It seems extraordinary that Libera have taken until 2011 to release their first Christmas album. It isn't just that this chart-topping choir of seven- to 16-year-old boys has been in existence in its current form since around the mid-1990s, performing the arrangements and original compositions of their musical director, Robert Prizeman. It's also that their very raison d'etre is to bestow warm, fluffy feelings upon their listeners. Read their promotional blurb and you'll be promised "unique celestial sounds for the modern age", with "shimmering, mystical chords and ecstatic harmonies". Underlining these promises are album titles such as Eternal and Peace, and their performing garb of white monastic cowls. Certainly, if ever a choir were made for Christmas it's Libera, and The Christmas Album's 16-track programme is a reassuringly familiar mix of traditional carols such as Joy to the World and Once in Royal David's City, and more recent favourites including White Christmas and Carol of the Bells. Less familiar is how they've been reinterpreted, Libera-style, by Prizeman.
Given that the Libera product is essentially tranquil mood albums, perhaps it's wrong to feel surprised and disappointed to discover this disc to be a one-flavour offering. Somehow, though, it's impossible not to be. Christmas music is wonderful for its variety, from the bright punch of Joy to the World and the awe-filled reverence of Veni, Veni, Emmanuel, to the heart-warming schmaltz of Have Yourself a Merry Little Christmas. However, under Prizeman's pen, a programme that on paper looks stylistically wide-ranging has become a homogenous mass of smooth, sweet, limp sentimentality, heavy on the keyboards and unable to shake off an all-pervasive air of being over-produced. The boys themselves have attractive voices and effortless top registers, but their vocal delivery has been developed to complement Prizeman's compositional style and sounds manufactured. It's as though they've been told, "Sing as you imagine a chorister should sound, but with a hint of boyband, too." It's soft, occasionally breathy, sweet and smooth, with the odd portamento thrown in for good measure. It lacks the clear, true, crisp boyish exuberence produced by the trebles of top UK cathedral choirs such as Westminster Abbey, King's College, Cambridge or Wells Cathedral choirs, whose own Christmas discs will provide much longer-lasting listening pleasure.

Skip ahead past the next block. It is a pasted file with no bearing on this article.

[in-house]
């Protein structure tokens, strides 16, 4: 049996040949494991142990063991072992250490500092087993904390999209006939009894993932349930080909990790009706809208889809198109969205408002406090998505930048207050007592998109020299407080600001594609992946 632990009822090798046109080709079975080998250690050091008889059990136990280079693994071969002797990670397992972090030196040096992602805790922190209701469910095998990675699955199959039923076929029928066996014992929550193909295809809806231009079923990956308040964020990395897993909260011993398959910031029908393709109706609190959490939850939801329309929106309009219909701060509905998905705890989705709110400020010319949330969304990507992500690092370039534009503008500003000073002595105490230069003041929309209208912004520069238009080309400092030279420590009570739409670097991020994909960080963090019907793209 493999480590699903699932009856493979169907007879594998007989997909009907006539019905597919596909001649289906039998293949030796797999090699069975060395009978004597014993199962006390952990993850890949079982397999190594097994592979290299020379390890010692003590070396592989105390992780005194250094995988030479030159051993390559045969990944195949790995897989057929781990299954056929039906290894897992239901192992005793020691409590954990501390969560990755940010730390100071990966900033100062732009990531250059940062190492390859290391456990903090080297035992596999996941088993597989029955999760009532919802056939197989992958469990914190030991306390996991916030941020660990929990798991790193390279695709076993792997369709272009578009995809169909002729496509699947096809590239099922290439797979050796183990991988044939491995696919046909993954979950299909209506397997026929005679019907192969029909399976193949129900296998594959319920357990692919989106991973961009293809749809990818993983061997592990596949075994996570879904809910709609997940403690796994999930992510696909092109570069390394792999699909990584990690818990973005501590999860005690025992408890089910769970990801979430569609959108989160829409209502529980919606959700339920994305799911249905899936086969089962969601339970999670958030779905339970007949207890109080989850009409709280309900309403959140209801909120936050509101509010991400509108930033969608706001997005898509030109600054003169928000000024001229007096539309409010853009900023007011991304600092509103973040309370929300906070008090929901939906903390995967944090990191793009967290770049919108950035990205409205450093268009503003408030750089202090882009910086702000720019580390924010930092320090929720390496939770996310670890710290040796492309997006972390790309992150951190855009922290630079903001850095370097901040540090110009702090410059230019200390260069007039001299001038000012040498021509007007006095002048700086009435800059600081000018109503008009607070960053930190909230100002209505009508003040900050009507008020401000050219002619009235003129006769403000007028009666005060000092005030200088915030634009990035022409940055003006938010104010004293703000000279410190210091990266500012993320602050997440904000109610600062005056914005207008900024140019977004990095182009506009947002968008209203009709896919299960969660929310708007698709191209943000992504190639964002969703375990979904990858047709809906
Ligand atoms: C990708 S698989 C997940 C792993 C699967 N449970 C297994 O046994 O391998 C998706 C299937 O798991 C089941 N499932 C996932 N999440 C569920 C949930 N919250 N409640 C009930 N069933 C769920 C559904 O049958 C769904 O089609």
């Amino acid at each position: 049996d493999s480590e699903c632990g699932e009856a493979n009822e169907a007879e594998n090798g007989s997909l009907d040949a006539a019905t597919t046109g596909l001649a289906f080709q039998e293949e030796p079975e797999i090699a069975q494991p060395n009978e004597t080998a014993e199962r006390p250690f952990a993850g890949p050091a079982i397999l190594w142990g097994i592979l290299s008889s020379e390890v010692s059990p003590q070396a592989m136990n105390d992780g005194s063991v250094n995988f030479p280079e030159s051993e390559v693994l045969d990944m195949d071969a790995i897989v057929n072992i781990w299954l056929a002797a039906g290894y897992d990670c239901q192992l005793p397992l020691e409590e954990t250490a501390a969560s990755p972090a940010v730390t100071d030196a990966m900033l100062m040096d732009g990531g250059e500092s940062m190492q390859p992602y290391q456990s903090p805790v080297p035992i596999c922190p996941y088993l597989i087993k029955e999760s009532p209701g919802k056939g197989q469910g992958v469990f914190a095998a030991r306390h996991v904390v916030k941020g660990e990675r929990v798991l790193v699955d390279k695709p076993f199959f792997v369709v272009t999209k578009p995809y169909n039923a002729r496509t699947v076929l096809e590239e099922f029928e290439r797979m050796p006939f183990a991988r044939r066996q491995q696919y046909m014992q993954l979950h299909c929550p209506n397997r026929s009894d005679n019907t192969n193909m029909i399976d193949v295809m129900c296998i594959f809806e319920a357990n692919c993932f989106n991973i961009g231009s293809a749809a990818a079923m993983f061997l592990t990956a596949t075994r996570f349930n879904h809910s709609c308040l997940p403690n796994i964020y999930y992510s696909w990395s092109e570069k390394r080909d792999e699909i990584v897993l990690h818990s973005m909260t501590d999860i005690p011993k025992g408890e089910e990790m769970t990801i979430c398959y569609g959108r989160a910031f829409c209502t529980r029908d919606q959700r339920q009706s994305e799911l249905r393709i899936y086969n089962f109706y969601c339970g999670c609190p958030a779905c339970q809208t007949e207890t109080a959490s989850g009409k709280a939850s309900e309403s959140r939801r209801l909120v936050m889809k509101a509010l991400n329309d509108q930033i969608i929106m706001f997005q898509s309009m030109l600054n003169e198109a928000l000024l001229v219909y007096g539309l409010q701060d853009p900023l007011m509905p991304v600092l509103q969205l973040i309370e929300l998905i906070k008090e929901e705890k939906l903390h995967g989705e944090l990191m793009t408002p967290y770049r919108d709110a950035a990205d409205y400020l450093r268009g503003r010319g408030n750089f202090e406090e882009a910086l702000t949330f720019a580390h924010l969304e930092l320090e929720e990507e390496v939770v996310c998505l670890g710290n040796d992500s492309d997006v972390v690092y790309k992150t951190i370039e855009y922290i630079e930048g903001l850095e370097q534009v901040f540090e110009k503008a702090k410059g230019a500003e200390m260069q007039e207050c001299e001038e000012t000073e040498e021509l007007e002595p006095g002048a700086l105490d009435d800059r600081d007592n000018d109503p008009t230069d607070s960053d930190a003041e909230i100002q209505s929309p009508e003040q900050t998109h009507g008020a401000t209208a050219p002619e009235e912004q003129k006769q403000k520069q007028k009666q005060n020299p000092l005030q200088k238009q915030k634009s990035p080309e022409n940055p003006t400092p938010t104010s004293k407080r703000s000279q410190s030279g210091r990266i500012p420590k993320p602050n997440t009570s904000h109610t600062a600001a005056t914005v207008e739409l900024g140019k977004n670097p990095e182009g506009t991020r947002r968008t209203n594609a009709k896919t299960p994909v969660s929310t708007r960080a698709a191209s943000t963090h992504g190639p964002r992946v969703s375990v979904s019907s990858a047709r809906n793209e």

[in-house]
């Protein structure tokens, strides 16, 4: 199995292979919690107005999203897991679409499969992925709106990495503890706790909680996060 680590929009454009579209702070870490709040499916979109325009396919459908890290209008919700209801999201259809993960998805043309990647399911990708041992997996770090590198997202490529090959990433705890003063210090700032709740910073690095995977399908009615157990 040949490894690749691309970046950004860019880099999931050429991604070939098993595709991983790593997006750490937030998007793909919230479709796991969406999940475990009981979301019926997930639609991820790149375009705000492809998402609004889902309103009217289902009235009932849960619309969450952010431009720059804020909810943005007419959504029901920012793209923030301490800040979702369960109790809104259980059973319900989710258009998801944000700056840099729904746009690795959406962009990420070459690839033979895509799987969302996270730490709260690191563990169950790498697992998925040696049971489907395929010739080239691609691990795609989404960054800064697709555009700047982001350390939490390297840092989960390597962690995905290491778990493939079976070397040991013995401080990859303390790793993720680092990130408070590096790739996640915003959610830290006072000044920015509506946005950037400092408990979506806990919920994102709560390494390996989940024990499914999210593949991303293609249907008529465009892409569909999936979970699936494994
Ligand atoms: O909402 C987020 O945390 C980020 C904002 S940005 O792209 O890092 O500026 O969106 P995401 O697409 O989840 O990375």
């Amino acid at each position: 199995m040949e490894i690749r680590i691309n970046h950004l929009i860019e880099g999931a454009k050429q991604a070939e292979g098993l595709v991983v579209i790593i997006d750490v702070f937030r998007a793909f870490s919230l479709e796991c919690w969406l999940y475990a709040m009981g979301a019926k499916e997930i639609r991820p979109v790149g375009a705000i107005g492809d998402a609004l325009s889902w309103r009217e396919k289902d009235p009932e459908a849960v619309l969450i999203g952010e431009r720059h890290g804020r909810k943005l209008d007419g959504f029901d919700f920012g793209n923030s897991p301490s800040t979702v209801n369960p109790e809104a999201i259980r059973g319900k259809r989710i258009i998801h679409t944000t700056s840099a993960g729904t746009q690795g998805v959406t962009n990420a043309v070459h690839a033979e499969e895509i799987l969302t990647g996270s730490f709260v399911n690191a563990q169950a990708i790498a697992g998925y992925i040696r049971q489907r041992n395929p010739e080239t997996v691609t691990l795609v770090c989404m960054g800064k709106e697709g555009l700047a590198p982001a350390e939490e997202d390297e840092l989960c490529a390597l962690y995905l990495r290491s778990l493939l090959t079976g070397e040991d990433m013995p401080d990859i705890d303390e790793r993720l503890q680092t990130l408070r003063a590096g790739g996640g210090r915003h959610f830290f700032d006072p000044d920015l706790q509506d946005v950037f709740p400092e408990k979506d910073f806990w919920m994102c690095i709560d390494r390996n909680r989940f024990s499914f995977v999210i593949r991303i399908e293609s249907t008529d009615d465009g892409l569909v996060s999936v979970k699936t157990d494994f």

It's such a shame. Libera is a non-profit choir. Its boys are drawn from a wide range of south London schools, encompassing a good spread of social backgrounds. They're evidentally talented, and they work phenomenally hard. It would have been far more satisfying to have given their disc a glowing review. Humbug.